Beaches closed in Delaware and rain lashed the New Jersey shore Friday as the fast-moving Tropical Storm Fay churned north on a path expected to soak the New York City region.
The storm system was expected to bring 2 to 4 inches (5 to 10 centimeters) of rain, with the possibility of flash flooding in parts of the mid-Atlantic and southern New England, The U.S. National Hurricane Center said in its 11 a.m. advisory. That’s down from earlier forecasts of about 3 to 5 inches (8 to 13 centimeters) of rain.
Several beaches in Delaware had been temporarily closed because of the storm. And police in Ocean City asked drivers to avoid southern parts of the tourist town because flooding had already made some roads impassable.
A tropical storm warning remained in effect from Fenwick Island, Delaware, to Watch Hill, Rhode Island. The warning area includes Long Island and the Long Island Sound in New York, forecasters said. The center of the storm remained off the mid-Atlantic Coast on Friday morning.
“We expect some pretty heavy winds, and we need people to be ready for that, and some flash flooding in certain parts of the city,” New York City Mayor Bill de Blasio said at a briefing Friday morning.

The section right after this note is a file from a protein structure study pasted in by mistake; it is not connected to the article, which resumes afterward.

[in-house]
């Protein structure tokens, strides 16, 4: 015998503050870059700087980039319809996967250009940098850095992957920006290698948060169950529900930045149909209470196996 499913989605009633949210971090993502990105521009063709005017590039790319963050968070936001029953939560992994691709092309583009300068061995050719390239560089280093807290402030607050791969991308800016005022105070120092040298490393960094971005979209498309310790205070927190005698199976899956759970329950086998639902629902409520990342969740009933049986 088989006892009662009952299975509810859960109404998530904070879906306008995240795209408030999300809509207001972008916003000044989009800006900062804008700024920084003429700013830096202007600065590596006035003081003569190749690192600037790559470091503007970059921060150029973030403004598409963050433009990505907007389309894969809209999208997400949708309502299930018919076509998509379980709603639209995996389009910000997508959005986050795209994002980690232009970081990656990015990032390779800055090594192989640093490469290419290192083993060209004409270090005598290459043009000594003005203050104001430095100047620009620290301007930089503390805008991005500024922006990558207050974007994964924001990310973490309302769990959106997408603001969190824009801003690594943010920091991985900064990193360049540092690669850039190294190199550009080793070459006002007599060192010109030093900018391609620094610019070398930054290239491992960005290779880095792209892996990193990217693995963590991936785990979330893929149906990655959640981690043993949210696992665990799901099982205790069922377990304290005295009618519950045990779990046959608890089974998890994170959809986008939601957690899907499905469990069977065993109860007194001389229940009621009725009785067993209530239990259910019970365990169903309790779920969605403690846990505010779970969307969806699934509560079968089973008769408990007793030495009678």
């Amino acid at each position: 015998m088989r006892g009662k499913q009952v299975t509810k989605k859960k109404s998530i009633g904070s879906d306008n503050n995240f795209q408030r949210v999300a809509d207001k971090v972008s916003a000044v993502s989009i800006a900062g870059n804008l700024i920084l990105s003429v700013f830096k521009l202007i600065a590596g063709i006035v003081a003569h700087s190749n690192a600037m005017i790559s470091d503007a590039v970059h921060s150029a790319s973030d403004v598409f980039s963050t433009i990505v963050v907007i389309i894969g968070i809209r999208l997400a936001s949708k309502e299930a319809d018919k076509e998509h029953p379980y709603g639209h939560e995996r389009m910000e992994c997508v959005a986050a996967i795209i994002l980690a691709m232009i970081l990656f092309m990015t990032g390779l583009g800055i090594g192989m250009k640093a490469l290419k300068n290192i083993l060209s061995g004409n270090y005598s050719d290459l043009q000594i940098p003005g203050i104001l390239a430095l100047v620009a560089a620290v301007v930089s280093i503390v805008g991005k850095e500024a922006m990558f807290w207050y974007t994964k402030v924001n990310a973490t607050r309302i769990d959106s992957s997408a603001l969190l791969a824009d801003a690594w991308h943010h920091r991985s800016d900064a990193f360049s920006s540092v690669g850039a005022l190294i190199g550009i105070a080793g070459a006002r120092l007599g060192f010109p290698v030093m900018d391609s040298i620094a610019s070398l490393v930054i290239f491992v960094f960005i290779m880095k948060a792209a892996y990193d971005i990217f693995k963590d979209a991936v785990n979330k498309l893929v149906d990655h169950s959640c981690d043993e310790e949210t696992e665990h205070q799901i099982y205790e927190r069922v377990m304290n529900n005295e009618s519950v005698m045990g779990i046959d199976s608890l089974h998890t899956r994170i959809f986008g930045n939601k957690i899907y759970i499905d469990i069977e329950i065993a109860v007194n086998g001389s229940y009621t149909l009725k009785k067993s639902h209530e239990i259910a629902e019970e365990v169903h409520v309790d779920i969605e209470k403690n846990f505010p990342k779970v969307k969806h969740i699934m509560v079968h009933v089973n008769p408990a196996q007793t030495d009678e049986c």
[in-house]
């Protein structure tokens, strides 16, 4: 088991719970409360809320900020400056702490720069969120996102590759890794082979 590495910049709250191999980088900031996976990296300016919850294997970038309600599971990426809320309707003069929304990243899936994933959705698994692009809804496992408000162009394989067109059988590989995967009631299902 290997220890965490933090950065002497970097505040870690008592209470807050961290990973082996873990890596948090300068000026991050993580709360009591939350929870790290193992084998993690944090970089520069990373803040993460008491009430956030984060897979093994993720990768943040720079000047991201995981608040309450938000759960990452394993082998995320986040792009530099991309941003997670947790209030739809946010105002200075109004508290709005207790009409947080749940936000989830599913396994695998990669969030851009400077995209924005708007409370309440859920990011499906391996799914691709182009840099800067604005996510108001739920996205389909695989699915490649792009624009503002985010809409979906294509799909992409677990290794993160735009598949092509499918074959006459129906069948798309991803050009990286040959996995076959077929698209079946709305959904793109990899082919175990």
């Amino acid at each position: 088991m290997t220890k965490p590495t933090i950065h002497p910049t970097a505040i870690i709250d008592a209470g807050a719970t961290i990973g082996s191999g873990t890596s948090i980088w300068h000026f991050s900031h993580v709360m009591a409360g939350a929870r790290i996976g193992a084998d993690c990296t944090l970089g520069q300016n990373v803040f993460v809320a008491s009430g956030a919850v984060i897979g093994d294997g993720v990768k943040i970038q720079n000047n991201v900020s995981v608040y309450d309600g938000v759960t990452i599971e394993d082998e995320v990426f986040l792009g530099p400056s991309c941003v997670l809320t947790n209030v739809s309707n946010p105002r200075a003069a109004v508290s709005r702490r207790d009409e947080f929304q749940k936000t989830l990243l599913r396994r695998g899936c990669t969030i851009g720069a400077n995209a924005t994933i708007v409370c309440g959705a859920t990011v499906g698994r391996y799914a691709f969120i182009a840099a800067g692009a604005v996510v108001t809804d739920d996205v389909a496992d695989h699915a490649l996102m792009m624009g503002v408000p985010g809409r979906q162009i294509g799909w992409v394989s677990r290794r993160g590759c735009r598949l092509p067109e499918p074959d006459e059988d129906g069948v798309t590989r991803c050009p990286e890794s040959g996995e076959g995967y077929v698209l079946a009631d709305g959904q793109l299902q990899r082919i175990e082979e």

The summer storm’s impact on the city was expected to be ”pretty limited,” but de Blasio said it would be a bad night for outdoor dining — the only sit-down service allowed at city restaurants because of the pandemic.
“If you were going to go out tonight, instead order in and keep helping our restaurant community,” he said.
President Donald Trump said the storm is being monitored and that the Federal Emergency Management Agency was poised to help if needed.
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“We’re fully prepared. FEMA’s ready in case it’s bad. Shouldn’t be too bad, but you never know,” Trump told reporters while departing the White House for Florida.
Trump postponed his Saturday rally in New Hampshire due to the weather, Press Secretary Kayleigh McEnany said.
The storm picked up speed Friday morning, moving north around 12 mph (19kph) and producing top sustained winds of 60 mph (97 kph), forecasters said. Earlier observations showed it moving at 8 mph (13 kph) with top sustained winds of 45 mph (75 kph).
Fay is the earliest sixth-named storm on record, according to Colorado State University hurricane researcher Phil Klotzbach. The previous record was Franklin on July 22, 2005, Klotzbach tweeted.
Two named storms formed before the official June 1 start of the hurricane season. None of this season’s previous five named storms strengthened into hurricanes.
The Associated Press contributed to this article